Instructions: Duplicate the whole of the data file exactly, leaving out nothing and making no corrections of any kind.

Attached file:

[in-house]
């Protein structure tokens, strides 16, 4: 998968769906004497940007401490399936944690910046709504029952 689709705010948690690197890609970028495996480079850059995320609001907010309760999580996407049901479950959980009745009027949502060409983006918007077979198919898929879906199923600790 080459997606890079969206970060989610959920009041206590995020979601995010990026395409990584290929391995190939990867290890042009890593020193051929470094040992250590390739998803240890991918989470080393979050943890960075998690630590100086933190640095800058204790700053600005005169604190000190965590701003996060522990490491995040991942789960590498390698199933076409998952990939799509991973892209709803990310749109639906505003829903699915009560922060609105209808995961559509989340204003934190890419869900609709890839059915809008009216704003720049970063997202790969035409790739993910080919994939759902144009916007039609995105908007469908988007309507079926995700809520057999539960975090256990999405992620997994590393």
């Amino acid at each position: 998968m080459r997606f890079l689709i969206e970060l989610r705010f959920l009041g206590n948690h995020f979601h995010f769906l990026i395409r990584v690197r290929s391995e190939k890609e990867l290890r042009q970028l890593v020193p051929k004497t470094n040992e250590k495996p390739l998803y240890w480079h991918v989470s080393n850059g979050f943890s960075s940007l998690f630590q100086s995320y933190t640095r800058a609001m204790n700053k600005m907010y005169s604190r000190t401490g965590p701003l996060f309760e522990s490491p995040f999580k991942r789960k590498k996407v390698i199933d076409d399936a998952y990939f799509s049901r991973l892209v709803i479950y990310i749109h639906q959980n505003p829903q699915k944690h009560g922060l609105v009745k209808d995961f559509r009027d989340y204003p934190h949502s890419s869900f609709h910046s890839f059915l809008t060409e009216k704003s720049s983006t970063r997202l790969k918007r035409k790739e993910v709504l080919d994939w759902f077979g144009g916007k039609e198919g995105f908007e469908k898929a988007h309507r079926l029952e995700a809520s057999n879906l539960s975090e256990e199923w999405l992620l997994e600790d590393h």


[in-house]
């Protein structure tokens, strides 16, 4: 998968769906004497940007401490399936944690910046709504029952 689709705010948690690197890609970028495996480079850059995320609001907010309760999580996407049901479950959980009745009027949502060409983006918007077979198919898929879906199923600790 080459997606890079969206970060989610959920009041206590995020979601995010990026395409990584290929391995190939990867290890042009890593020193051929470094040992250590390739998803240890991918989470080393979050943890960075998690630590100086933190640095800058204790700053600005005169604190000190965590701003996060522990490491995040991942789960590498390698199933076409998952990939799509991973892209709803990310749109639906505003829903699915009560922060609105209808995961559509989340204003934190890419869900609709890839059915809008009216704003720049970063997202790969035409790739993910080919994939759902144009916007039609995105908007469908988007309507079926995700809520057999539960975090256990999405992620997994590393």
């Amino acid at each position: 998968m080459r997606f890079l689709i969206e970060l989610r705010f959920l009041g206590n948690h995020f979601h995010f769906l990026i395409r990584v690197r290929s391995e190939k890609e990867l290890r042009q970028l890593v020193p051929k004497t470094n040992e250590k495996p390739l998803y240890w480079h991918v989470s080393n850059g979050f943890s960075s940007l998690f630590q100086s995320y933190t640095r800058a609001m204790n700053k600005m907010y005169s604190r000190t401490g965590p701003l996060f309760e522990s490491p995040f999580k991942r789960k590498k996407v390698i199933d076409d399936a998952y990939f799509s049901r991973l892209v709803i479950y990310i749109h639906q959980n505003p829903q699915k944690h009560g922060l609105v009745k209808d995961f559509r009027d989340y204003p934190h949502s890419s869900f609709h910046s890839f059915l809008t060409e009216k704003s720049s983006t970063r997202l790969k918007r035409k790739e993910v709504l080919d994939w759902f077979g144009g916007k039609e198919g995105f908007e469908k898929a988007h309507r079926l029952e995700a809520s057999n879906l539960s975090e256990e199923w999405l992620l997994e600790d590393h």